Many Japanese speak English. But they do not think our thoughts. They worship at other shrines; profess another creed; observe a different code. They can no more be moved by Christian pacifism than wolves by the bleating of sheep. We have to deal with a people whose values are in many respects altogether different from our own.

Winston Churchill (1874-1965)

The Mission of Japan, 1937


Step out of one activity by apparently having a sudden great idea. Physically demonstrate an "a ha!" moment. Do a new activity and then when it is over suddenly remember to return to the original activity and pick up where you left off.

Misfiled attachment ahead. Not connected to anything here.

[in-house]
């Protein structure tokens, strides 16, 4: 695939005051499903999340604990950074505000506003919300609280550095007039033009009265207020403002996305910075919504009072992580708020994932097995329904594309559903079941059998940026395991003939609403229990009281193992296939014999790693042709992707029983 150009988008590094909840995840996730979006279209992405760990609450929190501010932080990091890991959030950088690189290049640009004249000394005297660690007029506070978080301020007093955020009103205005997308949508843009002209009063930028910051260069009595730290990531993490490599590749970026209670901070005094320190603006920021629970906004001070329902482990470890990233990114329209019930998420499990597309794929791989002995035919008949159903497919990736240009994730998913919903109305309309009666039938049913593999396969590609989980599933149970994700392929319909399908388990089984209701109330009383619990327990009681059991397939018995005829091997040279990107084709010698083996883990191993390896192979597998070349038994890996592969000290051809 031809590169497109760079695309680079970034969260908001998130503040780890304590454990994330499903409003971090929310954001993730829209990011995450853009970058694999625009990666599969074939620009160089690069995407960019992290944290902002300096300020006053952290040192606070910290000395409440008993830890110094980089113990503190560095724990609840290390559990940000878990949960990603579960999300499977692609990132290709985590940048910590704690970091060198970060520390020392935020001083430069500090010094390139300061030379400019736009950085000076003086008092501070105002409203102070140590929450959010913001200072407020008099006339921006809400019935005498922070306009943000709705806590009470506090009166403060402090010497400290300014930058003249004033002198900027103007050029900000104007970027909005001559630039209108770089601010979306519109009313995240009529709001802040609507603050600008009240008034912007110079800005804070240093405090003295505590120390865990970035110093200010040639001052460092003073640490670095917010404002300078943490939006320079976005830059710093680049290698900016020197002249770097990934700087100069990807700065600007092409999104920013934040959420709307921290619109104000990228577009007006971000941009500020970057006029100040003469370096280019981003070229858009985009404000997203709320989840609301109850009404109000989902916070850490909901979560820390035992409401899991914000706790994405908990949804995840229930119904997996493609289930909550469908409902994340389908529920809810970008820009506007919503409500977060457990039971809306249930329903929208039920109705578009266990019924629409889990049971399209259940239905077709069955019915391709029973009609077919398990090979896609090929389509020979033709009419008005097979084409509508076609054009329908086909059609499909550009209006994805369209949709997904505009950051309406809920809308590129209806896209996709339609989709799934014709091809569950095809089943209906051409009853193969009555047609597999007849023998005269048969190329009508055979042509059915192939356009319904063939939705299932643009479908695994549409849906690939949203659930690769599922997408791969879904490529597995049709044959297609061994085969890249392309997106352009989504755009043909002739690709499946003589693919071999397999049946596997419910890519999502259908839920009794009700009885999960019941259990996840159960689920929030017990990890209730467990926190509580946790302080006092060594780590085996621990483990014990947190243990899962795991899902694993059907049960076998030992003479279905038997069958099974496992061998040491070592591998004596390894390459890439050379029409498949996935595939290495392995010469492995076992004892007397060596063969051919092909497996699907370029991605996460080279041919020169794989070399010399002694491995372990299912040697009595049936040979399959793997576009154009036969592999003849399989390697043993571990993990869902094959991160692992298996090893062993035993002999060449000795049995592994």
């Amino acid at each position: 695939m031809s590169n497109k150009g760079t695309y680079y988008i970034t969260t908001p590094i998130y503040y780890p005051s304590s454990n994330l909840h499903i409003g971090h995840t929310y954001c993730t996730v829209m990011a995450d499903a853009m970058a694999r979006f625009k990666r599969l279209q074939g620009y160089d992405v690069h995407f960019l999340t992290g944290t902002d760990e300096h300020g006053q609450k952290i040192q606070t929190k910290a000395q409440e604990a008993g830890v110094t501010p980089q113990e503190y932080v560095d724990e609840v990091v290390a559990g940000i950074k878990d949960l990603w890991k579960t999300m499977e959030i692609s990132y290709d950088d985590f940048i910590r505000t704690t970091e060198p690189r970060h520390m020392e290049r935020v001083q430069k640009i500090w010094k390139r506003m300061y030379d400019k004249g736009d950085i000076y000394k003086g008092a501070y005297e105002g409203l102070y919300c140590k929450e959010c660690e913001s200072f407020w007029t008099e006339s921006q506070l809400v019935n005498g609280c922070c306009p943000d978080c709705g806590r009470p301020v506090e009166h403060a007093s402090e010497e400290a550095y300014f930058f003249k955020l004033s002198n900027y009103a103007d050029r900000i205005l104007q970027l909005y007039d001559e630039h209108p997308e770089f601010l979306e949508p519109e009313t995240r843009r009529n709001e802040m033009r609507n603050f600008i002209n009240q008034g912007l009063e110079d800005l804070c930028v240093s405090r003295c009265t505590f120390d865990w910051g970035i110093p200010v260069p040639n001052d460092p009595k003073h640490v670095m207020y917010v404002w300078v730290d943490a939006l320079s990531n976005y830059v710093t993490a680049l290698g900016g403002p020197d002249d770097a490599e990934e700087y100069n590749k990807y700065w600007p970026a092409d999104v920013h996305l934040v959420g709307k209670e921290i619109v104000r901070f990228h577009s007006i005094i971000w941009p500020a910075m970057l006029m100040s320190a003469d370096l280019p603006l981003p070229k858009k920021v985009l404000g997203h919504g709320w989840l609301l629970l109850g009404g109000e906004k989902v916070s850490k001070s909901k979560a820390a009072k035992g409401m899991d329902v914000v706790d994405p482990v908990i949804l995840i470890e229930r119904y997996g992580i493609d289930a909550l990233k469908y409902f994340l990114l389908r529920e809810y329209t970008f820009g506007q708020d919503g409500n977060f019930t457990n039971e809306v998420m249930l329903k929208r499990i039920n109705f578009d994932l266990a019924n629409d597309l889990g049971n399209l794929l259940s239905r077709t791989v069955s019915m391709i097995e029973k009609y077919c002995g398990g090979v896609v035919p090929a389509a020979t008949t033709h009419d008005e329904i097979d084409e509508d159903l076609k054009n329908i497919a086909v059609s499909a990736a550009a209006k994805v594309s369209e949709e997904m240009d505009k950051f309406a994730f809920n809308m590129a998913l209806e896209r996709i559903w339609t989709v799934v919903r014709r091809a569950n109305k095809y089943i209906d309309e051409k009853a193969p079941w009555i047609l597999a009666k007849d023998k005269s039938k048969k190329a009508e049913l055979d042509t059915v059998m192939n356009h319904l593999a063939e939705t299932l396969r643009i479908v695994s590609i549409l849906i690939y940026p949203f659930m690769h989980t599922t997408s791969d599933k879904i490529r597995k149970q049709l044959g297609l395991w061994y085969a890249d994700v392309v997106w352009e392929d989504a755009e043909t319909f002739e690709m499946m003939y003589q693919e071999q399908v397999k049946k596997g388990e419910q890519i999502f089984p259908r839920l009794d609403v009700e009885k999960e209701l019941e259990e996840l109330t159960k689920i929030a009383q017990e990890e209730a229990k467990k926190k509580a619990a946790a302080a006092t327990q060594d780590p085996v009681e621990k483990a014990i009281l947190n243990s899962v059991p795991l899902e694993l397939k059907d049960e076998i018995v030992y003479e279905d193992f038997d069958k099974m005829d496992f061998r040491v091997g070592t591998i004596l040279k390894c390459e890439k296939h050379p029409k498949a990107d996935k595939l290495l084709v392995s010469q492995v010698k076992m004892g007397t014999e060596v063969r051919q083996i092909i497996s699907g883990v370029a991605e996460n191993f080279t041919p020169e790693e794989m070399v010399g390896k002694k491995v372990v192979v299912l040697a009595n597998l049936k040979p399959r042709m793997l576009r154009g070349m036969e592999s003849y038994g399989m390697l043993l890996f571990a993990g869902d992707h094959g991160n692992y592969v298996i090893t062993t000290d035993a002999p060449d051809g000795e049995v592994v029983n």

There are lots of uses for this technique. Sometimes when introducing a new concept time is required before the idea clicks. Switching to another activity in this way allows one to give time without anyone thinking you are giving up or the idea is too difficult to get.

A Brainwave can also help you to change the energy level of a class by allowing an immediate switch of activities. It can also help you to introduce an idea in a variety of ways.

It can also be used to regain focus for a group.


You can have a brainwave while doing any kind of activity. It can even be used to break reading a story. Ideally there should be some kind of connection between the point at which you have a brainswave and the new activity. but it is not essential.

It is important that the brainwave is obvious, otherwise the change of activities might be confusing. Accordingly it is useful and fun to develop a complete performance. For example, click fingers, tap forehead with index finger, gradually smile, talk to oneself and so on.